In September, the first edition of “Para Professionals in the Social Service Workforce: Guiding Principles, Functions and Competencies” was completed and circulated.
Since then, the group has been working on developing functions and competencies specific to two new groups of para professionals – para social workers (PSW) and para professional community development workers (CDW). It should be noted that the names used for these workers vary from country to country. Validation exercises will take place for each set.
- Validation of PSW competencies took place last week in DRC, led by 4Children
- Validation of CDW competencies will take place in Ethiopia with assistance from USAID and the Ethiopian Society of Sociologists, Social Workers and Anthropologists (ESSWA).
During the validation exercise in DRC, workers provided valuable feedback on how to apply the competency framework and improve training. One PSW said, “Ce serait bien d'avoir une formation holistique avant le recrutement et plusieurs autres formations en cours d’emploi. [It would be good to foresee a comprehensive pre-service training of PSWs, and then tailored on-the-job training to address any specific needs.]”
The group has also been gathering stories of ways that the competency framework has been used so far.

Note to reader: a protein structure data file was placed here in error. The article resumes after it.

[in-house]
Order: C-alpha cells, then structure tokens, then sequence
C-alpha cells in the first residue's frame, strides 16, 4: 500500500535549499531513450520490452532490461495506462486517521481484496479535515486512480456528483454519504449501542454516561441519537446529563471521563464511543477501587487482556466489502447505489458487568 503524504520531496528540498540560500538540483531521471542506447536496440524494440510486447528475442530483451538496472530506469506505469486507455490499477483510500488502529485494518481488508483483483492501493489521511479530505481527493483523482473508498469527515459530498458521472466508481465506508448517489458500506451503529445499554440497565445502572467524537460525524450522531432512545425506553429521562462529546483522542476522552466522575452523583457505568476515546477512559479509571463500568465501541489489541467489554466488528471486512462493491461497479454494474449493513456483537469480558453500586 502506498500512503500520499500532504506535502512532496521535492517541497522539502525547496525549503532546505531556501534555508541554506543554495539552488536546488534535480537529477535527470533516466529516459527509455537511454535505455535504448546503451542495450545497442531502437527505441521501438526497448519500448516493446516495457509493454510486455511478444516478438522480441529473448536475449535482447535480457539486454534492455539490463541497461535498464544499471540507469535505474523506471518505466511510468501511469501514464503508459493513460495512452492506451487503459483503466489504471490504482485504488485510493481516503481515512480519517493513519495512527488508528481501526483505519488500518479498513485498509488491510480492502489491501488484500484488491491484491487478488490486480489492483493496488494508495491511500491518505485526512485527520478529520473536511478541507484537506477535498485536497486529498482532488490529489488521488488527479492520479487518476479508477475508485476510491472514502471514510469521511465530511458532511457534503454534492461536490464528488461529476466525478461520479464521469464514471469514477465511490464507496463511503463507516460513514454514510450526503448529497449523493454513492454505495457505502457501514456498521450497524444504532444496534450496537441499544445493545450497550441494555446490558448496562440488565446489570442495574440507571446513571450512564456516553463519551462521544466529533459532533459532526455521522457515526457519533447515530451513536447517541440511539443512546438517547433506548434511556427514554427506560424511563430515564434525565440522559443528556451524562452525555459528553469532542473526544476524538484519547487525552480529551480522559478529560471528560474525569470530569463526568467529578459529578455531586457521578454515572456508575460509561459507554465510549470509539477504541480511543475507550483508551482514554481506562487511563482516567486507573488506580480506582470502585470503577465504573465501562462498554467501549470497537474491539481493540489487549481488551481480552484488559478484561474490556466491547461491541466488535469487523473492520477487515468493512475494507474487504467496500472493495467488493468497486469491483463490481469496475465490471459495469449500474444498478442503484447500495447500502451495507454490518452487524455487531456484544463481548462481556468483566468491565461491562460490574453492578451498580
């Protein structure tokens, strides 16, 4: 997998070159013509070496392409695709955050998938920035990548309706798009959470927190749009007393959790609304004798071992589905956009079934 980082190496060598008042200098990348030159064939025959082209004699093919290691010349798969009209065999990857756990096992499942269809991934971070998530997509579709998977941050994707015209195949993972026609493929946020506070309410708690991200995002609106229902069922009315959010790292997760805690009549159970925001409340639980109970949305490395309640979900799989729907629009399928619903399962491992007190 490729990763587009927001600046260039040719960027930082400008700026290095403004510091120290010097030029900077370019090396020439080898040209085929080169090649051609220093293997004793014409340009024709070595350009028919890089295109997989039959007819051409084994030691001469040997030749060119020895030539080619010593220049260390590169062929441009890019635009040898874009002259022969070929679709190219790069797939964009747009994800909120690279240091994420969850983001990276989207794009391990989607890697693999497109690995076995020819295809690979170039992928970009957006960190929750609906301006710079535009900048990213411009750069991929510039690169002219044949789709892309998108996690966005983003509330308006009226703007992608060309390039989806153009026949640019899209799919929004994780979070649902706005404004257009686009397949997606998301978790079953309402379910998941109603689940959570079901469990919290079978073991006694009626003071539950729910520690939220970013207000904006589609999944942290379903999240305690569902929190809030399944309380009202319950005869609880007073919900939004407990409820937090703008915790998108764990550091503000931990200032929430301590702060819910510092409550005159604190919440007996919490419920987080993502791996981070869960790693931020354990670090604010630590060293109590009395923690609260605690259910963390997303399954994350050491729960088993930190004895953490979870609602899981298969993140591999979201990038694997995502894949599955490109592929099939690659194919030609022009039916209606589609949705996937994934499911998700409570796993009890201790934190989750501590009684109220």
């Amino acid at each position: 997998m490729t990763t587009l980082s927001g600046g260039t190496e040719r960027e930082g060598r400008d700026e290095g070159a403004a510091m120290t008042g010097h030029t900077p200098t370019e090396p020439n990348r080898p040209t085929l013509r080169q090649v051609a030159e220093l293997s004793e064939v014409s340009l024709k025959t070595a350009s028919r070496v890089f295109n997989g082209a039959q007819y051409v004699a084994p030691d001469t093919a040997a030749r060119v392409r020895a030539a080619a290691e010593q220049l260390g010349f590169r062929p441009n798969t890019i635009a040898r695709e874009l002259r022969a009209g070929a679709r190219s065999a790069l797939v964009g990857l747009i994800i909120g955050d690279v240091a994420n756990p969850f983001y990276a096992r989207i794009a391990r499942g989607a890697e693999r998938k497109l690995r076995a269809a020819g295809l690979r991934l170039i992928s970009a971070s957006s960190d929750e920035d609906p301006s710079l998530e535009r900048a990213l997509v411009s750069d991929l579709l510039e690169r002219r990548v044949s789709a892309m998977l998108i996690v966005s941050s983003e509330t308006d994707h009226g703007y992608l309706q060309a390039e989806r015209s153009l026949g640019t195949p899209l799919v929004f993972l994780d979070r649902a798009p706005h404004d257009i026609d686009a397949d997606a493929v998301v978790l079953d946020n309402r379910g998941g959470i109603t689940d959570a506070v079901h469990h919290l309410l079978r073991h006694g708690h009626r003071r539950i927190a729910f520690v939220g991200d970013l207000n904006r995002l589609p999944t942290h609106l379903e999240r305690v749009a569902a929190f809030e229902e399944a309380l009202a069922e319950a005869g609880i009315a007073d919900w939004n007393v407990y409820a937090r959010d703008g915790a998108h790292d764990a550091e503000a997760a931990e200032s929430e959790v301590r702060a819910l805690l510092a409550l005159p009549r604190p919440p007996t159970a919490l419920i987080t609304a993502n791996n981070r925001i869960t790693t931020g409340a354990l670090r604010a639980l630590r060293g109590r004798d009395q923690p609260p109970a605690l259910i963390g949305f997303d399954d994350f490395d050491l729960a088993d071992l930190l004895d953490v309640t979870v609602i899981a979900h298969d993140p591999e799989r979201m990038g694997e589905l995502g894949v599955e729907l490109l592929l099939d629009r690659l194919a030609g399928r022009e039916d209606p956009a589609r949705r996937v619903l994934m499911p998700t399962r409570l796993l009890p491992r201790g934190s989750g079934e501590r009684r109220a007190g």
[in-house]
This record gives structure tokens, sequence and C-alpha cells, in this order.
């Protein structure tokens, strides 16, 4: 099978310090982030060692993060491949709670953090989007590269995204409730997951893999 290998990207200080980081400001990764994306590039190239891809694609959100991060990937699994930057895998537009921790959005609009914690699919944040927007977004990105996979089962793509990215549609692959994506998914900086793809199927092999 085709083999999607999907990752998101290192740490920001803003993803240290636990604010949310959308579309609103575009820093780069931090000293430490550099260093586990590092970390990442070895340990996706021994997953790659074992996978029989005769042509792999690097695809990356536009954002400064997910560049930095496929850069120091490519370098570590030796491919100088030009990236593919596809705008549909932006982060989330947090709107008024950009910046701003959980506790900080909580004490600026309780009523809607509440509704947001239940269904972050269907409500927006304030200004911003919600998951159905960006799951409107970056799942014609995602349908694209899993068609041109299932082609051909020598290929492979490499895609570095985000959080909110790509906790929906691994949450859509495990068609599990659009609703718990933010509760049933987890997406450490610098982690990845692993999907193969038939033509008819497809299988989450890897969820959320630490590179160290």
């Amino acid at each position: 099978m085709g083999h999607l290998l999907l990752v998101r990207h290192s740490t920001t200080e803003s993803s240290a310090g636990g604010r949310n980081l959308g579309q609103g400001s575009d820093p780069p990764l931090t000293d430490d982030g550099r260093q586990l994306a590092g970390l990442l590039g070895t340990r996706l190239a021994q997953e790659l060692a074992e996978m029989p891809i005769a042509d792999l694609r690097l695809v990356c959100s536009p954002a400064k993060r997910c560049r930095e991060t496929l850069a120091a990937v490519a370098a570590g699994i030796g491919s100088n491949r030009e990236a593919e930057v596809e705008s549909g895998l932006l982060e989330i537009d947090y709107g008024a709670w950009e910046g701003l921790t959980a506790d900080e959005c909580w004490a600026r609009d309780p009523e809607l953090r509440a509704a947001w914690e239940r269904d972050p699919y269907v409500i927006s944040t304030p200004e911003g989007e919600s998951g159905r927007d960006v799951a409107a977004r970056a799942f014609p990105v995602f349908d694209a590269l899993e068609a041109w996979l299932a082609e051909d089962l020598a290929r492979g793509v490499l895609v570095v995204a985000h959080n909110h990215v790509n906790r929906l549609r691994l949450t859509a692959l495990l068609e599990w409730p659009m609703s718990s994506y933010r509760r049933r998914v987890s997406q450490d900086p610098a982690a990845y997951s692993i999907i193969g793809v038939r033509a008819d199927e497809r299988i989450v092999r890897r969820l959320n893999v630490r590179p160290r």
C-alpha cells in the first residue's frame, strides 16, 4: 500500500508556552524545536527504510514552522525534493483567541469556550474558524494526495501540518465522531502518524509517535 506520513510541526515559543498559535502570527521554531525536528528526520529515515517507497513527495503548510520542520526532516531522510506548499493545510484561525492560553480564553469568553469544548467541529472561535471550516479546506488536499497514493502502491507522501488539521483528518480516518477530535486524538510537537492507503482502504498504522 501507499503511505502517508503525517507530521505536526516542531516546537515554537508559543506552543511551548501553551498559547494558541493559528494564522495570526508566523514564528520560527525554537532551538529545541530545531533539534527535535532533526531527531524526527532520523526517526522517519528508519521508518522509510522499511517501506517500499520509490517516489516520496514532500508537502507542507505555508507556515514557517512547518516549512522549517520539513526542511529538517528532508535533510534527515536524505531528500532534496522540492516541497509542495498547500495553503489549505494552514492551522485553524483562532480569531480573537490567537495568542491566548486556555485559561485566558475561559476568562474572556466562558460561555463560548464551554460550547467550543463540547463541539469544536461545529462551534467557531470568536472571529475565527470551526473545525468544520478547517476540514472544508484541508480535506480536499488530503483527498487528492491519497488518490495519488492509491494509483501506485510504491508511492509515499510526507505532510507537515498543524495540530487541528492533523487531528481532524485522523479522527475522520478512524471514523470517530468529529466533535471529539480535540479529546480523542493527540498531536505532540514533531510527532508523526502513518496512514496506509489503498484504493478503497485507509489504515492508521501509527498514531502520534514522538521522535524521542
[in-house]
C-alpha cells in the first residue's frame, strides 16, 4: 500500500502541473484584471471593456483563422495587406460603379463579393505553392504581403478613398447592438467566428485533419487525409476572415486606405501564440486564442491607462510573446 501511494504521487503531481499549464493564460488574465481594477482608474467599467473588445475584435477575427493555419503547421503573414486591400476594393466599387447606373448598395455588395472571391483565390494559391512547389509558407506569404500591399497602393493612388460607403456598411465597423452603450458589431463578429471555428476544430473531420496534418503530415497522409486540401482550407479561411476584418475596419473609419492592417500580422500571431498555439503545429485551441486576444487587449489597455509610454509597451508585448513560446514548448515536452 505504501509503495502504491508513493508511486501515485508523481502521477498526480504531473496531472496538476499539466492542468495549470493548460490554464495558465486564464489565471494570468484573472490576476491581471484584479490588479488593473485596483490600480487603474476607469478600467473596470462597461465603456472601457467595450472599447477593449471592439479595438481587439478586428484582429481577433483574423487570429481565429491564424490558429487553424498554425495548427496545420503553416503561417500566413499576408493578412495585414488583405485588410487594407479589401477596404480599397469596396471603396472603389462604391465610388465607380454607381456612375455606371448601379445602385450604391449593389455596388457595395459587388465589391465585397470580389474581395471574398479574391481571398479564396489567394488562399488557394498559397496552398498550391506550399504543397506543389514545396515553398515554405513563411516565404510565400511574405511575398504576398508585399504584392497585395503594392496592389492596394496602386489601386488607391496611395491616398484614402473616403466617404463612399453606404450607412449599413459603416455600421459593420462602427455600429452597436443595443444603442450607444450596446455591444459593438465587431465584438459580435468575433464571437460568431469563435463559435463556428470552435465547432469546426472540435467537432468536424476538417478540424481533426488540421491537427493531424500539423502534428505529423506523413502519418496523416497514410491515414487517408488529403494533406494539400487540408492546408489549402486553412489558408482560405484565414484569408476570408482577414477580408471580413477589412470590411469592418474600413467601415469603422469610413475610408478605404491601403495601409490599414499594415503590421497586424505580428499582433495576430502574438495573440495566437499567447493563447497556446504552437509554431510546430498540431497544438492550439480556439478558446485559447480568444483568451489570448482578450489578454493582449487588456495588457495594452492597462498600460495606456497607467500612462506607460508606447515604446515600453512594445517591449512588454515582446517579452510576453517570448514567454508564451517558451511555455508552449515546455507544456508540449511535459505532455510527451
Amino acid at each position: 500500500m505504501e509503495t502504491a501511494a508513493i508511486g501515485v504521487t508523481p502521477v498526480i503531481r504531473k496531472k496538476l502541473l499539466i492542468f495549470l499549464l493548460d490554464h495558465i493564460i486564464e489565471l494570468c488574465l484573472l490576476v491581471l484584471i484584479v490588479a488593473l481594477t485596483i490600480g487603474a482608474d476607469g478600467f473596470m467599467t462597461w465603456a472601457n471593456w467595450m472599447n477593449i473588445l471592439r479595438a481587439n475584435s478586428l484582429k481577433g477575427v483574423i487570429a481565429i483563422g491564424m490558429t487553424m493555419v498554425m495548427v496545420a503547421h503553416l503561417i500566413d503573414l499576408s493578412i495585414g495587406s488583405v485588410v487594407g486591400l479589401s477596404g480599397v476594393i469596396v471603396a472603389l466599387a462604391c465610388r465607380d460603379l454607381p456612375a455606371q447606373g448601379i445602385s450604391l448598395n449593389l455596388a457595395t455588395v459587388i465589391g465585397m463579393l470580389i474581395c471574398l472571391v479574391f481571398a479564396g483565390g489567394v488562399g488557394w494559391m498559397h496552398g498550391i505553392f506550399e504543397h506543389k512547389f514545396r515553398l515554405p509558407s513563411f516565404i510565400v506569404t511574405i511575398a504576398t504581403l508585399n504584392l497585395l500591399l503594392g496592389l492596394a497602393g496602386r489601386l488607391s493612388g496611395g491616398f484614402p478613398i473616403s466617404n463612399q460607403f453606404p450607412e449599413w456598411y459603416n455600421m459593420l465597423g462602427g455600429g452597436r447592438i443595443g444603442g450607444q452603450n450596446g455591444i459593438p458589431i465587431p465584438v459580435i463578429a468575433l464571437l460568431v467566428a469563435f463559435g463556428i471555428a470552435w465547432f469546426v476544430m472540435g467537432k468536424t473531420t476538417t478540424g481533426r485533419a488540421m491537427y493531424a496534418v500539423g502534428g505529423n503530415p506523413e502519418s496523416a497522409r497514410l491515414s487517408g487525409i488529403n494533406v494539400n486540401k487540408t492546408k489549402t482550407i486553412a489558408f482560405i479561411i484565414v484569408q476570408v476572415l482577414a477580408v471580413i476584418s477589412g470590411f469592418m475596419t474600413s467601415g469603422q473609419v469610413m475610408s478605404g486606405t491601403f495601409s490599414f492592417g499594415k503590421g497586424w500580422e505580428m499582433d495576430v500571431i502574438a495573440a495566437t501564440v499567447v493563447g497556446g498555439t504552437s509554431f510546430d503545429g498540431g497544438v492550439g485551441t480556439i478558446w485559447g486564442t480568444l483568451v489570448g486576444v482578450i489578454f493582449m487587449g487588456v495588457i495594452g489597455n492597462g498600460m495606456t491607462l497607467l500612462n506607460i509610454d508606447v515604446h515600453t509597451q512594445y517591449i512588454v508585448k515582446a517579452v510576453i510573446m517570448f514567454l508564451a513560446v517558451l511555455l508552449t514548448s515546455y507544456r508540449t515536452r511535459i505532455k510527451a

One example is the Care and Courage: Using Isibindi to Strengthen Child Protection in Zambia project. UNHCR entered into a Memorandum of Understanding (MOU) with NACCWto replicate the Isibindi model in a custom-designed model for refugee children in Zambia at the Meheba Refugee Camp. This project was designed to train refugees in the Meheba camp as entry-level CYCWs to provide basic care and protection to children in the camps.
Other ways our network has used the principles and functions and competencies are listed below:
- UNICEF West Africa Regional Office translated the document for a conference of 11 French-speaking West African countries in Benin, West Africa in April to use as a model to develop training guidelines for para professionals.
- The Child and Youth Care Work competencies have been used to realign the Basic Qualification in Child Care (BQCC) training in South Africa, which is a training that is a part of the minimum standards of child care and required for all those working with children.
- Due to their use in French-speaking countries in West Africa and the validation exercise in DRC, the full document has been translated into French, with support from Translators without Borders and International Social Services.
- Since they were released in September, there have been 400 downloads of the Guidelines and Competencies documents from the Alliance website.
Send Your Feedback
How are you using the para professional guidelines or competency framework in your work? If you have had experience using the first edition document in any way, please let us know by posting your responses to our discussion board. The interest group also values your feedback on ways the framework can be strengthened, particularly before the final edition later this year. Add your feedback in the comment box below!
(Image courtesy of NACCW)